DevOps journeys series – Vertica release pipeline with Azure DevOps – Ep. 01 – development (part 2)

Intro

In the previous post we’ve described the idea behind the automation we’re trying to implement on a scenario based on MicroFocus Vertica database.

How it works

This “sandbox” is not a real isolated development workstation. Let’s separate it into two parts, the first one for the development on everything but Vertica (Windows local workstation) and the other one for a Vertica instance (probably Unix/Linux VM) shared between developers.

In this shared instance we will get a schema for each developer is working on the solution, in order to let everyone to get his own “environment”.

The source control folder tree (which will be TFVC source control on-premises) will be designed on the desired branch as the following:

/Project
    /Instance
        /Process1
            /_Master
                schema.ps1 
                tables.ps1
                views.ps1
            /Tables
                Table1.sql
                Table2.sql
            /Views
                View1.sql
                View2.sql
            Schema.sql
        /Process2
            /Tables ...
            /Views ...

As you ca see, under the Project folder there is the Vertica database folder, which contains, schema by schema, all the .sql files for Tables and Views DDLs (CREATE TABLE and CREATE VIEW). You can notice also .ps1 files, which contains the list of executions based on a certain order (business driven).

The file for a, let’s say, “Table1”, can be like this one:

CREATE TABLE :SCHEMA.Table1
(
    RowId int NOT NULL,
    RowStringValue varchar(30) NULL,
    CONSTRAINT PK_<schema>Table1 PRIMARY KEY (RowId)
);

We’ve added a :SCHEMA parameter, which allows each developer to create its own schema as described before. This is the only way we’ve found for isolating developers in a Vertica shared instance, avoiding an instance for each developer, which could be resource intensive for available PCs. Running the application locally, before committing any change set to the Source Control, a simple tool will execute .sql files with the new schema name and in the sort order given by the .ps1 file.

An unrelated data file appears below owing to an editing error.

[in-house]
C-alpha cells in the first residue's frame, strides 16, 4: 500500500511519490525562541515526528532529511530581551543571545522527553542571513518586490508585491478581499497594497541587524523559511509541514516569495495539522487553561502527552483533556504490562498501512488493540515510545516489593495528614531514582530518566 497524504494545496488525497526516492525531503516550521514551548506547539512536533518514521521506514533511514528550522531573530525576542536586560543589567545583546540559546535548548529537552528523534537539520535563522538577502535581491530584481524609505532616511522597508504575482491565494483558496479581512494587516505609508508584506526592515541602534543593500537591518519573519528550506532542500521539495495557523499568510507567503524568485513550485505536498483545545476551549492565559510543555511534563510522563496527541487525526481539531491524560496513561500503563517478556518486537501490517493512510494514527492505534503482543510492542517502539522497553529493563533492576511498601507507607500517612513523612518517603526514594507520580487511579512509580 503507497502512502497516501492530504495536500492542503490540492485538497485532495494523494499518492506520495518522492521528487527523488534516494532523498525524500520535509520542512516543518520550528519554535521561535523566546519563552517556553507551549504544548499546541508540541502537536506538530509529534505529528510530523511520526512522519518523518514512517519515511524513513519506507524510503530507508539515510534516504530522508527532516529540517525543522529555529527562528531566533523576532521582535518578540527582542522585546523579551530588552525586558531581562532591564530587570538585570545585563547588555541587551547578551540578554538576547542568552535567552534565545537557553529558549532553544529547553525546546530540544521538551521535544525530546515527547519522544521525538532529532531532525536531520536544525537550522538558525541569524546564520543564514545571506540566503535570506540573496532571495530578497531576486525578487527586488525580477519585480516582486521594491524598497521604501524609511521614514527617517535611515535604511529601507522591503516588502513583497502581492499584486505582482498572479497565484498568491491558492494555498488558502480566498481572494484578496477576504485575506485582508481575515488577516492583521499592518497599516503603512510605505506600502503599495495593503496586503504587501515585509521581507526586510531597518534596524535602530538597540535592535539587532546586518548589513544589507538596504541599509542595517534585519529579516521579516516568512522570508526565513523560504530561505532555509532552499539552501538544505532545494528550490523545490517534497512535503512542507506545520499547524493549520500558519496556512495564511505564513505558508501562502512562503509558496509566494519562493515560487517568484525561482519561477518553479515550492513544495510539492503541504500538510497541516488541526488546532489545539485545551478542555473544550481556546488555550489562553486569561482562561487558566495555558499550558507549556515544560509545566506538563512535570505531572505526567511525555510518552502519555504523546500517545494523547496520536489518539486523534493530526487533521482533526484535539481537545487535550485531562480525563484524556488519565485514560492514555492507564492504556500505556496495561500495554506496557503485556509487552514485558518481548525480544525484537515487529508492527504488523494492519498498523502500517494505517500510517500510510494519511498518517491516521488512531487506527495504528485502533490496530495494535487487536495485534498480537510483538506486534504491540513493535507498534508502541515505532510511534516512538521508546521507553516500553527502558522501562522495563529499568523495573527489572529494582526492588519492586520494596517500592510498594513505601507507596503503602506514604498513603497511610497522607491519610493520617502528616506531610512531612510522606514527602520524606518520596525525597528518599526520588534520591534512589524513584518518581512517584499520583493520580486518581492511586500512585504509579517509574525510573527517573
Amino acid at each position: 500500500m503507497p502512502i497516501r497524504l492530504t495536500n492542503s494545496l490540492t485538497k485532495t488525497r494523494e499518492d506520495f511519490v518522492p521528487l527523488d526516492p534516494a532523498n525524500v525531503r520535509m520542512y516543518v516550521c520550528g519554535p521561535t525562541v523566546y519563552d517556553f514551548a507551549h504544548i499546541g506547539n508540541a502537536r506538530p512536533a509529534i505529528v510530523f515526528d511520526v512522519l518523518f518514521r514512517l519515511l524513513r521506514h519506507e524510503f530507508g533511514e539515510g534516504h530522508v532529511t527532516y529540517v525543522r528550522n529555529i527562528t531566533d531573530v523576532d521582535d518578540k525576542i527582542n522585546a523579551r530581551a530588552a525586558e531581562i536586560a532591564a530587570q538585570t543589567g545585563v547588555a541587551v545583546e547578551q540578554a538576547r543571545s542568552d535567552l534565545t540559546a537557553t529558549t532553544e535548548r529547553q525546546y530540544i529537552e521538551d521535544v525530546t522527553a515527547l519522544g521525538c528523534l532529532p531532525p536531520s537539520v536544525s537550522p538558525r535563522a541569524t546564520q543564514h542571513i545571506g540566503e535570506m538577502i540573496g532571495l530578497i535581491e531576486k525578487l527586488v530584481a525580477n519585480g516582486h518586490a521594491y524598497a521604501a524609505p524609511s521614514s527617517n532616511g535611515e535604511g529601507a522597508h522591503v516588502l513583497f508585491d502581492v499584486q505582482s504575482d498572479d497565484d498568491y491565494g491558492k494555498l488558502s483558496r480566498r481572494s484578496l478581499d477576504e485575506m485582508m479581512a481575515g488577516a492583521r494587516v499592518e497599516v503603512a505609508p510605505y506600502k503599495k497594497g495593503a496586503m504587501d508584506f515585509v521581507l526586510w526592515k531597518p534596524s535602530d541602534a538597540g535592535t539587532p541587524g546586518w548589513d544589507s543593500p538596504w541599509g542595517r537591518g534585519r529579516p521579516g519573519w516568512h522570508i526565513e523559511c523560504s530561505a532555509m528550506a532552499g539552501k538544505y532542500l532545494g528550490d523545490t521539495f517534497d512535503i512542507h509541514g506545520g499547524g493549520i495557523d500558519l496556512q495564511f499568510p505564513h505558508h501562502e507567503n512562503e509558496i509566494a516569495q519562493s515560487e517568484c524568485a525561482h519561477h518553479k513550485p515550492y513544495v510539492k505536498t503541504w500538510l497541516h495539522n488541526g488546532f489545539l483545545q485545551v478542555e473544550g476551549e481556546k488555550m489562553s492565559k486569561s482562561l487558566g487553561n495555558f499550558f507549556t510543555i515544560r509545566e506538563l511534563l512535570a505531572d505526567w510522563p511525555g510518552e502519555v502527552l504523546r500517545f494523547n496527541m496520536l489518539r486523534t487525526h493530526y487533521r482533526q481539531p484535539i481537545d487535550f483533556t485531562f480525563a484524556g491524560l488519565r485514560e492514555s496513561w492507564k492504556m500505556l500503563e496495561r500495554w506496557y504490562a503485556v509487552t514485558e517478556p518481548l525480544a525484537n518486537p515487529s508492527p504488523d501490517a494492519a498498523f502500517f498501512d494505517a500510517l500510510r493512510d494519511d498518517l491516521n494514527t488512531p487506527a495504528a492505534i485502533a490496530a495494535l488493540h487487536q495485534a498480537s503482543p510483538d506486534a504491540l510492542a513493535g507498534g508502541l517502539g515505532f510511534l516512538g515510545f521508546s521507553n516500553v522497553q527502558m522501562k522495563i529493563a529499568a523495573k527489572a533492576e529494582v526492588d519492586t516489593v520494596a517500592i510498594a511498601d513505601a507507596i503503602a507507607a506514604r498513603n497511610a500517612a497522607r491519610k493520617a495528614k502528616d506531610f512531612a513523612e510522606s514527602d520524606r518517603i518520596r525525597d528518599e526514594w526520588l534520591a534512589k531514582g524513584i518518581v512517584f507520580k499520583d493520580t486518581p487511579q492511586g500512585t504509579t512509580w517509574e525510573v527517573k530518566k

The Tables.ps1 file can be as the following:

param(
[parameter(Mandatory=$true)]$hostname,
[parameter(Mandatory=$true)]$port,
[parameter(Mandatory=$true)]$user,
[parameter(Mandatory=$true)]$psw,
[parameter(Mandatory=$true)]$schemaName,  
[parameter(Mandatory=$true)]$scriptsFolder
)

$schemaCommand = "vsql -h $hostname -p $port -U $user -w $psw -v SCHEMA=$schemaName -f $(Join-Path $scriptsFolder "Table1.sql")"
Invoke-Expression -command '$schemaCommand'

$schemaCommand = "vsql -h $hostname -p $port -U $user -w $psw -v SCHEMA=$schemaName -f $(Join-Path $scriptsFolder "Table2.sql")"
Invoke-Expression -command '$schemaCommand'

You may notice the term “vsql”, which is the command line provided by Vertica for executing queries. Further information here.

Also, usernames and passwords will be stored in an external config file (or a secured API), like the following one:

{
"host": "MyHost.Hos.Ext",
"port": 1234,
"user": "user",
"psw": "password",
"schemaName": "MYSCHEMA"
}

We’ve got the DDLs, the PoSh files for executing them and the Vertica command line. Good, in a development environment, however, a set of tools should be prepared for helping us to keep these artifacts on a single pipeline, too. This is the reason why we’ve created a “builder” script, like  this one:

$config = Get-Content (Join-Path $currentFolder "Build-Config.json") | Out-String | ConvertFrom-Json

$schemaCommand = $(Join-Path $scriptsFolder "Tables.ps1") 
$schemaCommand += " -hostname $($config.host)" 
$schemaCommand += " -user $($config.user)"
$schemaCommand += " -port $($config.port)"
$schemaCommand += " -psw '$($config.psw)'"